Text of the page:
Shedd's rhetoric may seem melodramatic, but the issue he raises is no less important. The school board's decision—if it holds—will radically alter the educational experience for many Philadelphia children. And not just would-be athletes, but all the city's youngsters, since sport and the excitement and loyalties it generates help any school maintain a community of interests with its students. The loss will be incalculable.
On the rutted courts of the Columbus Square playground in South Philadelphia, Joe Anderson was shooting a few early-afternoon baskets before an admiring audience of small boys. Anderson was an All-Public League player for three years at Gratz High. He will enter Temple University this fall on a basketball scholarship. He is a tall, well-muscled black youth whose horn-rimmed glasses and small goatee lend him a scholarly mien. It is not an entirely inaccurate impression, for Anderson hopes to continue school, eventually earn a master's degree and teach in the city.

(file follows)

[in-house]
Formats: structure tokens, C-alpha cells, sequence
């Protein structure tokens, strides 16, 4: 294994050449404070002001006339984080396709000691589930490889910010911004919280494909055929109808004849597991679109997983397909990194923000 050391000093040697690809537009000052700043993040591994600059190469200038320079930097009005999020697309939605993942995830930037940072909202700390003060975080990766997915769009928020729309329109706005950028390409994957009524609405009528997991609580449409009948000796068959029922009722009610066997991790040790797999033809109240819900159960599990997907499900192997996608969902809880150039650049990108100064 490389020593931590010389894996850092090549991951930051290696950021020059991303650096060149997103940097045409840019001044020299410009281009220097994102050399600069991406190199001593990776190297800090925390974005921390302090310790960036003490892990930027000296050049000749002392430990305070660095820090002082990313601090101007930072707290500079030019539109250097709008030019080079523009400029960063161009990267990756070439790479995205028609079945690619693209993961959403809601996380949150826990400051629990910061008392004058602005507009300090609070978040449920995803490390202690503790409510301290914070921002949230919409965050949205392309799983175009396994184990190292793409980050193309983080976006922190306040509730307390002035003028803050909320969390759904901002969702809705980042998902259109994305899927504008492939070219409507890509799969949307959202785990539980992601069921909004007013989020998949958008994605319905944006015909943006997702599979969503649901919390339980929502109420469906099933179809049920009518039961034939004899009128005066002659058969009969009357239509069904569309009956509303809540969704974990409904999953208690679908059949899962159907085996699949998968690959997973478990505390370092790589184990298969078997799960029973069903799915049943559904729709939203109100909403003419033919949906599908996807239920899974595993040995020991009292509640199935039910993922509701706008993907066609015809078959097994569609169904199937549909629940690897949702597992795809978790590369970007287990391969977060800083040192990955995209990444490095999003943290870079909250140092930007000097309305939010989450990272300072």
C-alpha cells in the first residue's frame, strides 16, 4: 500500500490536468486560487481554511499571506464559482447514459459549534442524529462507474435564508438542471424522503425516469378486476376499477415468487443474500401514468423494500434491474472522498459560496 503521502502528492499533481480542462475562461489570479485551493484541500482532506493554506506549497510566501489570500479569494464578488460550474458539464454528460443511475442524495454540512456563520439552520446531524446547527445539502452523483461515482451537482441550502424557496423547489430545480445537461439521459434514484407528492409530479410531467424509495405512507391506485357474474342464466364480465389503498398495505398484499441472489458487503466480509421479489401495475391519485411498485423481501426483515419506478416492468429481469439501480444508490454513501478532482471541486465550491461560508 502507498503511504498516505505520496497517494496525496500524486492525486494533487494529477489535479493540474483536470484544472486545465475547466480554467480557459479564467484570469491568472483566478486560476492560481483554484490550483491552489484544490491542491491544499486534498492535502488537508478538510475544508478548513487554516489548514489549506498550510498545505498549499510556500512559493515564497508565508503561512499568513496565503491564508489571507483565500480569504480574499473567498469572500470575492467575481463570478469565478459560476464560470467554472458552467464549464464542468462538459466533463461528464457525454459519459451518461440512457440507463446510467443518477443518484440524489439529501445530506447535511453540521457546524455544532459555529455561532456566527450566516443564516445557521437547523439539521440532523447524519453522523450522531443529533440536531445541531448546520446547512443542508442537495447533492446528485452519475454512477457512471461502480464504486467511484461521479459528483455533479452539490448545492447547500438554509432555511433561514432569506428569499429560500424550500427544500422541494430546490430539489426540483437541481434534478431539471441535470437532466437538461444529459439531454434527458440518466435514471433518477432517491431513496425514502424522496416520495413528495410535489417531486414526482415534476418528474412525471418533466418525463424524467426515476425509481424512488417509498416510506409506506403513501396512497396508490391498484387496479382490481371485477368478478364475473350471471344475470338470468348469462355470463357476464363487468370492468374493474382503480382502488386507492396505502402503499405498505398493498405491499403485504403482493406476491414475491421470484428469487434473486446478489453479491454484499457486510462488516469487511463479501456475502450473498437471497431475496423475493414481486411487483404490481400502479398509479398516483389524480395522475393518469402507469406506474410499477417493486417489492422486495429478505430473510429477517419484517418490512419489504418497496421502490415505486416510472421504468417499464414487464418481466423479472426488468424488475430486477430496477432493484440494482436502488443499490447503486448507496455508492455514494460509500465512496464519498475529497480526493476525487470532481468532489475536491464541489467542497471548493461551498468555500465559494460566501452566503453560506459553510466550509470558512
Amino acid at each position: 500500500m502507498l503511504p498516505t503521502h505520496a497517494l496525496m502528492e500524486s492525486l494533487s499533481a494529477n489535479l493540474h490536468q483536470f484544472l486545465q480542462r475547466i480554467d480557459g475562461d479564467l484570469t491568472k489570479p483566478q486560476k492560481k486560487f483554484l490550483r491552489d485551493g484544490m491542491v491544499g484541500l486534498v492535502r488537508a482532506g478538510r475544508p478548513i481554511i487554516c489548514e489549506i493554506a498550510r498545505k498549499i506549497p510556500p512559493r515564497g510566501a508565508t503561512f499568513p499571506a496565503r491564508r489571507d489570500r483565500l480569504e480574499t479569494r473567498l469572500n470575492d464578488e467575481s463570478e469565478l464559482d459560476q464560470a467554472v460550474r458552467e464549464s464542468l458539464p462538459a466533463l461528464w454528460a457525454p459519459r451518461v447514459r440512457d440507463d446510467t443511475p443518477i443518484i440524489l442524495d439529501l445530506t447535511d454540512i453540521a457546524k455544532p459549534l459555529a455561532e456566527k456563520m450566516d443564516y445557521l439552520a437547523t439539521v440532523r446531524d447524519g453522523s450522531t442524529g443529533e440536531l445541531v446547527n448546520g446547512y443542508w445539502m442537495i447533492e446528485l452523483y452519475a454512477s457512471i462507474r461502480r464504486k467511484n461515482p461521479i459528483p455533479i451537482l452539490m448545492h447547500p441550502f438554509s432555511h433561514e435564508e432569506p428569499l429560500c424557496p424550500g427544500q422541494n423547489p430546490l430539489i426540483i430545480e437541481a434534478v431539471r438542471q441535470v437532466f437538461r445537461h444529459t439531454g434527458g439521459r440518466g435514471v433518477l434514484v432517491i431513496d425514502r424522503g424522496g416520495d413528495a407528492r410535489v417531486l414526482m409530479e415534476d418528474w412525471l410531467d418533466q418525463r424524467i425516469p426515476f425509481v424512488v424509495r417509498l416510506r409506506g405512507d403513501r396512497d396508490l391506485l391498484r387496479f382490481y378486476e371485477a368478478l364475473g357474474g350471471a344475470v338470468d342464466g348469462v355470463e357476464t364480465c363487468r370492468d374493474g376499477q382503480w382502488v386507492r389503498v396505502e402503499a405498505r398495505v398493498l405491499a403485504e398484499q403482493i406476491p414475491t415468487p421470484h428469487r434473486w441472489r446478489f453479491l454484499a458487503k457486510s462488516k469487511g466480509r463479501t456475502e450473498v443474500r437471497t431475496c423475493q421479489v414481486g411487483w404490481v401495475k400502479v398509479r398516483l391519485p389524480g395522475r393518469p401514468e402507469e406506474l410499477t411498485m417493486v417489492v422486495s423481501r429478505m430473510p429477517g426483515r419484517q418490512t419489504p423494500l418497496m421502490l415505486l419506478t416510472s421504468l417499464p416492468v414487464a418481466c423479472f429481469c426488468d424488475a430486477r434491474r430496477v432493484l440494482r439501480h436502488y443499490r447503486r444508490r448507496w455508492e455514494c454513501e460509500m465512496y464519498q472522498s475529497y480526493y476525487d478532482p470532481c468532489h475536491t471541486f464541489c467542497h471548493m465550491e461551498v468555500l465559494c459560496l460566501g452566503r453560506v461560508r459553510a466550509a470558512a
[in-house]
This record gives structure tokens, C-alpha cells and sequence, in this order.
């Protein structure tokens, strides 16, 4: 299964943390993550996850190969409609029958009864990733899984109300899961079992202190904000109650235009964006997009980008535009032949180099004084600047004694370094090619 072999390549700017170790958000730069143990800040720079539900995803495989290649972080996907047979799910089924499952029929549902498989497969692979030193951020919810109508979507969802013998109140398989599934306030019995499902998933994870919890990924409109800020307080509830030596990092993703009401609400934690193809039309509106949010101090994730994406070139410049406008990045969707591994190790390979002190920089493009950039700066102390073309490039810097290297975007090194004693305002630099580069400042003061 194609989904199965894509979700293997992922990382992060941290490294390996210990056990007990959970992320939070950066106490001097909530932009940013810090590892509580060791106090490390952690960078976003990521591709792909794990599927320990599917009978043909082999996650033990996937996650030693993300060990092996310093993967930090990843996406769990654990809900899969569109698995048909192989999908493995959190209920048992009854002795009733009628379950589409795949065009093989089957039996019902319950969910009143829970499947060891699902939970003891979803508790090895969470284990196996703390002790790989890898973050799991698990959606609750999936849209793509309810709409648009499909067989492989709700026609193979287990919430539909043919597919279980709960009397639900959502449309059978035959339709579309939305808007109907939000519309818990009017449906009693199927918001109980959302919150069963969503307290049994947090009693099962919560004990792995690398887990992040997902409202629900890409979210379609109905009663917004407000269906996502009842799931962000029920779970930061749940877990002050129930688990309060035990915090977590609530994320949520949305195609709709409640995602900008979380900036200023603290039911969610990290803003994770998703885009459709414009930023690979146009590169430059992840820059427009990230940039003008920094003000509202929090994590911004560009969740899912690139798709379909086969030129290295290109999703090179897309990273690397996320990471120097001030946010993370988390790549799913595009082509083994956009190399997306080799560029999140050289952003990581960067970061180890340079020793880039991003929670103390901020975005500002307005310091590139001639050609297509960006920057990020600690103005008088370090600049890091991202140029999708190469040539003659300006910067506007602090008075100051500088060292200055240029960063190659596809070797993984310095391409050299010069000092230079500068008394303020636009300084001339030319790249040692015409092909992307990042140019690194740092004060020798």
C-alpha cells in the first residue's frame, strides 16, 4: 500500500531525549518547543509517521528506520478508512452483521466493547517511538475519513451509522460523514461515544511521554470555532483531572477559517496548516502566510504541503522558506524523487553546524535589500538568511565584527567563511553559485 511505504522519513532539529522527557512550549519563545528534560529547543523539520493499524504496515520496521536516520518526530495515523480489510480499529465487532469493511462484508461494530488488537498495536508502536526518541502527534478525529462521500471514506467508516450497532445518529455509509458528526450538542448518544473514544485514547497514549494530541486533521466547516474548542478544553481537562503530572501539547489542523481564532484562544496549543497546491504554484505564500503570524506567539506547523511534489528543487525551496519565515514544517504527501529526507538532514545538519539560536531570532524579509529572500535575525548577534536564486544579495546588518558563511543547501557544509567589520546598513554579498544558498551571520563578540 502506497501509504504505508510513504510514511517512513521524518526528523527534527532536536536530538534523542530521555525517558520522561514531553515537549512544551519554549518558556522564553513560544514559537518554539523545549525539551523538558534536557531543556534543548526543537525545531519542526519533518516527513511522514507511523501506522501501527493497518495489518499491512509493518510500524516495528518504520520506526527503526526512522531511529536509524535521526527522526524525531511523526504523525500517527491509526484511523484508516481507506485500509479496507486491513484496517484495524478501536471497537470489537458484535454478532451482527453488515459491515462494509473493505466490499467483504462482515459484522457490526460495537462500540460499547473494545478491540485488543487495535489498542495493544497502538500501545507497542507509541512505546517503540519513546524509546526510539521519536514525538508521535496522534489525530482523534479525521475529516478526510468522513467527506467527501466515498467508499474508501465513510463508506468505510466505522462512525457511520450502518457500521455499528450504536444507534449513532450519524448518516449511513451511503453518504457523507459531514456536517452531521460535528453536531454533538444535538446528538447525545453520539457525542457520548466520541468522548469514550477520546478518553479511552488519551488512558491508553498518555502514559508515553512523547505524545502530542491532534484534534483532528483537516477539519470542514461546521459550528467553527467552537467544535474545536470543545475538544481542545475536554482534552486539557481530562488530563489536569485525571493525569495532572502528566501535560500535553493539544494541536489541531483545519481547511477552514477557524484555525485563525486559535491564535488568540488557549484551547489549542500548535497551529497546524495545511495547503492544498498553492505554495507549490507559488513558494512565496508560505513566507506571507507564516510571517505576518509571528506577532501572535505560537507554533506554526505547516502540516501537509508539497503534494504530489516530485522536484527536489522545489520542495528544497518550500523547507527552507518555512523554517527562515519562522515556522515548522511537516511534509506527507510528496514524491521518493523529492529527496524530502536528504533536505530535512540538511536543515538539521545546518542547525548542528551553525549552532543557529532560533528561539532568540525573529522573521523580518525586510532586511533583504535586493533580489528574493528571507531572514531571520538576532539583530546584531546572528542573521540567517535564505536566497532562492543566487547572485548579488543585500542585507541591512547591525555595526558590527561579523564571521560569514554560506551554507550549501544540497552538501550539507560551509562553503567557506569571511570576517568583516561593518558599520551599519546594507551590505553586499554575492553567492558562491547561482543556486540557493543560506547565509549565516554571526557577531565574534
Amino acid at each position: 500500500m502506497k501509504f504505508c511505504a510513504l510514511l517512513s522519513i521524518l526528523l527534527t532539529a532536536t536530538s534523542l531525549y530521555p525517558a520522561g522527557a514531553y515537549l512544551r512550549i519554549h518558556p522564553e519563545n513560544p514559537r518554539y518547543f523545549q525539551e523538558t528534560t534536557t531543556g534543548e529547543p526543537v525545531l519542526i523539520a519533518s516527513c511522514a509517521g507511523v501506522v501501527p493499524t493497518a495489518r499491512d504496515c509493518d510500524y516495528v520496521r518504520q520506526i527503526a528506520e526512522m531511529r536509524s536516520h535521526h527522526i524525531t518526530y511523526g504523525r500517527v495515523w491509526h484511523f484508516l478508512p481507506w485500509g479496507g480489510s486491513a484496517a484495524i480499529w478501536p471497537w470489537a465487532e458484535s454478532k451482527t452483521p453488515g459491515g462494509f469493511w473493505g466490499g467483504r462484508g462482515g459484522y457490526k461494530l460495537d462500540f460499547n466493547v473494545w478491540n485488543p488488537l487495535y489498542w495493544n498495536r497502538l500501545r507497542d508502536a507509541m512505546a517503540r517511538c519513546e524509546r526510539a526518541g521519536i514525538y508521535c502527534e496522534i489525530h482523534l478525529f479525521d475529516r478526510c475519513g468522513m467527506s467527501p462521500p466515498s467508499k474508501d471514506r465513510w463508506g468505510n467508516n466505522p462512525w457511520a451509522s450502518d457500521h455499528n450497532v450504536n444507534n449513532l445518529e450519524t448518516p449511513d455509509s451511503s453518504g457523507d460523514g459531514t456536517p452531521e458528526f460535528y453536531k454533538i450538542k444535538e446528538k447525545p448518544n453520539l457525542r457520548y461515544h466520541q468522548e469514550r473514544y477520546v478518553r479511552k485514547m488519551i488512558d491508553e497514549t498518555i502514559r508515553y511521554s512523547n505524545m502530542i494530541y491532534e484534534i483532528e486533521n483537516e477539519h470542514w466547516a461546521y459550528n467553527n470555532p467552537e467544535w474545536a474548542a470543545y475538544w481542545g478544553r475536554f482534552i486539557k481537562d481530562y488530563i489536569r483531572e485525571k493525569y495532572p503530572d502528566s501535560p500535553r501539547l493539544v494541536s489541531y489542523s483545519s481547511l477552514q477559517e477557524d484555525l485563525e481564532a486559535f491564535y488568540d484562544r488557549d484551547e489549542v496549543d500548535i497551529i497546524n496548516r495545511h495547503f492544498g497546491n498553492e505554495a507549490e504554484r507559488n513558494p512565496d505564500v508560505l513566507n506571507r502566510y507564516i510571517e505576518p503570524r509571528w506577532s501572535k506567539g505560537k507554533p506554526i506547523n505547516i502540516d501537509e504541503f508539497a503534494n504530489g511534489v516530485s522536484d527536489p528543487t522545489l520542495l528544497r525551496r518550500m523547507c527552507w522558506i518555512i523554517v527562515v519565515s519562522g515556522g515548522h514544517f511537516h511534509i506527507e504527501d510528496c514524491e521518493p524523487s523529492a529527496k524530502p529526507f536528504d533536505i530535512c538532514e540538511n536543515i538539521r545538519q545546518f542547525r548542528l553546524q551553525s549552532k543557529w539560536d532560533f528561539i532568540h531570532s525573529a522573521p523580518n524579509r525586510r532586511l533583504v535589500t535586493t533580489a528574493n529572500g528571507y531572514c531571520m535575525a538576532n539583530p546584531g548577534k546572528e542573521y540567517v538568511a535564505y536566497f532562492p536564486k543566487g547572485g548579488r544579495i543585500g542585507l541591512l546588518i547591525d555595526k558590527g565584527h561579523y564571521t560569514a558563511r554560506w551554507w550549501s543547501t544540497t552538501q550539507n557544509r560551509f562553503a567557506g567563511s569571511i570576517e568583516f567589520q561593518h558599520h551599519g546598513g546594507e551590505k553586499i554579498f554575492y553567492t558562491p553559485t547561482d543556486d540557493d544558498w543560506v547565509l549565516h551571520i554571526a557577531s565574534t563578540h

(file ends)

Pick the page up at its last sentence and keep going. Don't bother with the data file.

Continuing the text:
"When I was 13," he said, thinking back six years, "I didn't know what I'd be. I was hanging around the streets a lot. But my mom and my pop, even though they didn't go to school long, always wanted me to have an education. We didn't have that kind of money, but I was always good in sports, so we figured that would be my way.
"I went to Gratz. School wasn't the most interesting thing to me. It was no fun. The classes were crowded and, you know, you get kind of disgruntled. But my coach, John Chaney, he kept talking to me about my grades and about going on to college. He spent time with me. He was like a second father.
"What he did was help me to become a man. That's what I got out of sports. I don't know what I'd be without them."